Q. How much public access to the river has been lost?
A. A Fish and Game study has revealed that 30-50% has been lost, including informal, farmer permitted access. Note that we don’t need lots of access points, but we need it in appropriate places at intervals along the river corridor, and preferably not over farmland.
Q. Are there urgent issues that need to be dealt with?
A. We recognise that there are hotspots and will keep this in mind when determining our action plans and strategies. For example, there is more development pressure in the Upper Clutha, so there is some urgency there. However, in a management sense, and for many other reasons, it is important to include the entire waterway in our planning.
Q. What has been the reaction of the District Councils?
A. The Queenstown Lakes District Council (QLDC) and the Central Otago District Council (CODC) are very supportive. The Clutha District Council (CDC) is neutral though open to the development opportunities that the Parkway offers. The Otago Regional Council (ORC) is monitoring our progress and we’re keeping them informed. This is a cautious position and quite appropriate in this case, since we believe this project should not be a top down exercise, but rather one that is growing and being driven from the community level.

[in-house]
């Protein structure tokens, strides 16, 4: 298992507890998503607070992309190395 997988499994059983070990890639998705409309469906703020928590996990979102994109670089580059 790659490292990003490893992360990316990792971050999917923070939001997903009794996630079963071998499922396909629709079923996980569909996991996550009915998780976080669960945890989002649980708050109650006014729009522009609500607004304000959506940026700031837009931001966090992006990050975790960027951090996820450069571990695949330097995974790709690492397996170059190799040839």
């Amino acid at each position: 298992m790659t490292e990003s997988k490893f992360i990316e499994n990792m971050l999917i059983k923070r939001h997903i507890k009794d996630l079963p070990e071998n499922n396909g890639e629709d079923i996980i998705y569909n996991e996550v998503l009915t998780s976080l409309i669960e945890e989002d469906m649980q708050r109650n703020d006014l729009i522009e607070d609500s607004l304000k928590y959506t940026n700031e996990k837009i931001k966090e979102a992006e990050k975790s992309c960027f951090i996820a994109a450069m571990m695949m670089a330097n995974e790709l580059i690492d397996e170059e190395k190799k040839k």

Q. Will the Parkway corridor be within the Visual Amenity Landscape (VAL) defined by QLDC?
A. The VAL provides a good indication of where the corridor is, but we have not yet defined the corridor exactly. The Landscape Study will do this.
Q. Has there been any input from Ngai Tahu?
A. They have advised us that our vision for the Mata-Au is in keeping with theirs, paralleling many of their objectives. They have yet to join the Steering Group as a key stakeholder, but we are maintaining contact with them.
Q. Is the Parkway Trail, from Lake Wanaka to the Pacific, feasible?
A. Yes, everyone seems to agree that it can be done. There are certainly some difficult sections, but there are also many route options. Some parts of the trail are of course already in place, such as the Clyde to Doctor’s Point section, and the Millers Flat to Beaumont section. It will take a long time to connect the trails, but the important thing is to have the overall vision and gradually work towards it. We need to think ahead.
Q. What side of the river will the trail be – it is shown as the west side on the project website?
A. In the Upper Clutha section, the west side appears to be favoured. The Department of Conservation (DOC) has a plan to construct a trail on the west side from Alberttown to Luggate. Beyond that we will require more information. In the Upper Clutha the Trail appears to mostly suit the true right, though the Maori Gorge has a good gold-dredge trail on the left, and in the Lower Clutha it appears that the true left is mostly appropriate. The Landscape Study currently underway, and the heritage, ecological and recreation studies, together with community input, will all help decide the Parkway Trail route.